We’ve all been that person—the one who can’t cook. We aren’t born knowing how to scramble an egg or make perfect guacamole or stir fry water chestnuts, we had to learn them. It’s a process. A bit of reading, a lot of watching friends and family and Auntie YouTube. But with a bit of effort and a good amount of practice, you can get there. Here are a few tips for people who are just beginning their food-cooking journey.
You don’t start with boeuf Bourguignon, you start by learning how to brown hamburger. Find recipes with just a few ingredients. Recipes that don’t even involve cooking. Try making hummus, fresh salads or adding a few ingredients to your favorite Luvo meal before you dive into anything more complex.
Learn the basics
The definition of “basics” varies with each culture, country and cuisine, but there are a few universals. Learn how to use knives to cut vegetables and fruit properly. Learn how to scramble the aforementioned egg. Learn how to make simple, delicious salad dressing (hint: combine a tablespoon of Dijon mustard, your favourite vinegar, olive oil and a teaspoon of brown sugar—it’s that easy). Google cooking basics and learn one thing a day. It won’t take as long as you think. They’re called basics for a reason.
Take a class
What better way to learn something and get inspired than by taking a class in your community with a knowledgeable local cook? You’ll learn a ton, probably eat some great food that you cooked yourself, and meet people at the same stage of the learning curve as you.
Find a cookbook or website that’s your speed
There are millions of cookbooks out there, and even more websites. It’s not hard to bookmark several that provide simple tips and easy-enough recipes that taste great. Two of my favourites sources are Minimalist Baker and Mark Bittman.
Get set up before you start cooking
It’s called mise en place—getting all your ingredients cut, arranged and ready to go before you start cooking. Peel your ginger, measure your salt, dice your onion, and put everything in those cute little bowls so you can just tip them into the pot when it’s their time to shine, just like Martha. It is so pleasurable.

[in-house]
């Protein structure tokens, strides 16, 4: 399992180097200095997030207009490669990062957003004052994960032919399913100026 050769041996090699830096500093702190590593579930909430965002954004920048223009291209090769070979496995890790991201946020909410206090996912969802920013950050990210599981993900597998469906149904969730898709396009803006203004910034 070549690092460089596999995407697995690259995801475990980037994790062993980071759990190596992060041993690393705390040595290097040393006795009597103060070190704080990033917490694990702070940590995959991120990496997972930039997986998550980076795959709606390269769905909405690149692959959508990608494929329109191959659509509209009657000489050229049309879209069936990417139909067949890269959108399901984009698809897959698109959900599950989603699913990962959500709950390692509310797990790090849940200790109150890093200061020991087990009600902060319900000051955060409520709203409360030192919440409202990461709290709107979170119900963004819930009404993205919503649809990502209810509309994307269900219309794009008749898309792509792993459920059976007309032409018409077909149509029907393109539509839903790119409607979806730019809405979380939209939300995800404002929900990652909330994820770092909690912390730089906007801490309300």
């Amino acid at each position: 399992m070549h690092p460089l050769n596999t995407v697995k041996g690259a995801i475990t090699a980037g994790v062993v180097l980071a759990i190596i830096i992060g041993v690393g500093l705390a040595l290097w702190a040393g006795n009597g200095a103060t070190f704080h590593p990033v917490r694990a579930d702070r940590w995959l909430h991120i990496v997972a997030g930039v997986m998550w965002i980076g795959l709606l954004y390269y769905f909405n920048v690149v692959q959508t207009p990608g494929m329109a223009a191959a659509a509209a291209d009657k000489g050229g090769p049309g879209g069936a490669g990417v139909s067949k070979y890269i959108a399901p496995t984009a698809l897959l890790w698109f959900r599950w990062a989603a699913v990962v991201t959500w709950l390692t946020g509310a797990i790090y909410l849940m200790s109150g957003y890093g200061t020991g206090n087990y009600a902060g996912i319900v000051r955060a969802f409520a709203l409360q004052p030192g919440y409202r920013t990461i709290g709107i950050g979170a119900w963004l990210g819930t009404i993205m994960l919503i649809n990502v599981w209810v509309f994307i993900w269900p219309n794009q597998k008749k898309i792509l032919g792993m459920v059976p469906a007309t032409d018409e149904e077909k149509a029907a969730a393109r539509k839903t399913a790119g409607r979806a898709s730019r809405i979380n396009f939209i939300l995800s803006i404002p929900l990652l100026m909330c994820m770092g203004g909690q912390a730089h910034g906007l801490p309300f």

Ask a knowledgeable friend for help
We all have that friend who has an effortlessly tasty touch in the kitchen, a knack for flavours and innate, enviable whimsy with ingredients. (I have at least two, in fact: Sheena and Peter). Ask them to show you a few things. Tell them you’ll buy the ingredients and wine if they’ll show you a few things and follow through on a recipe with you. You’ll learn a lot and have a grand time, guaranteed.
Buy the actual ingredients you really need, so you don’t get frustrated and give up, throwing everything on the ground in a major huff
I’ve done this. I’ve tried to improvise because I couldn’t be bothered to get the right ingredients ahead of time. It’s better to print out the recipe and double check that you have every single thing you need. Then you won’t get frantic when you’re halfway through the recipe and end up dumping in a bunch of corn syrup thinking it’s the same thing as corn starch.
Pay attention when you’re eating
Try to identify the ingredients you’re tasting. Develop your palette. Savor your food. Look at what other home cooks and restaurant chefs do. Be a mindful, active eater and you’ll learn a lot just by paying attention.
Stop saying you can’t cook
It’s annoying. You can cook, you just haven’t tried.
What advice would you give to someone who claims they can’t cook—or are you one of them? Drop your hints in the comments below.
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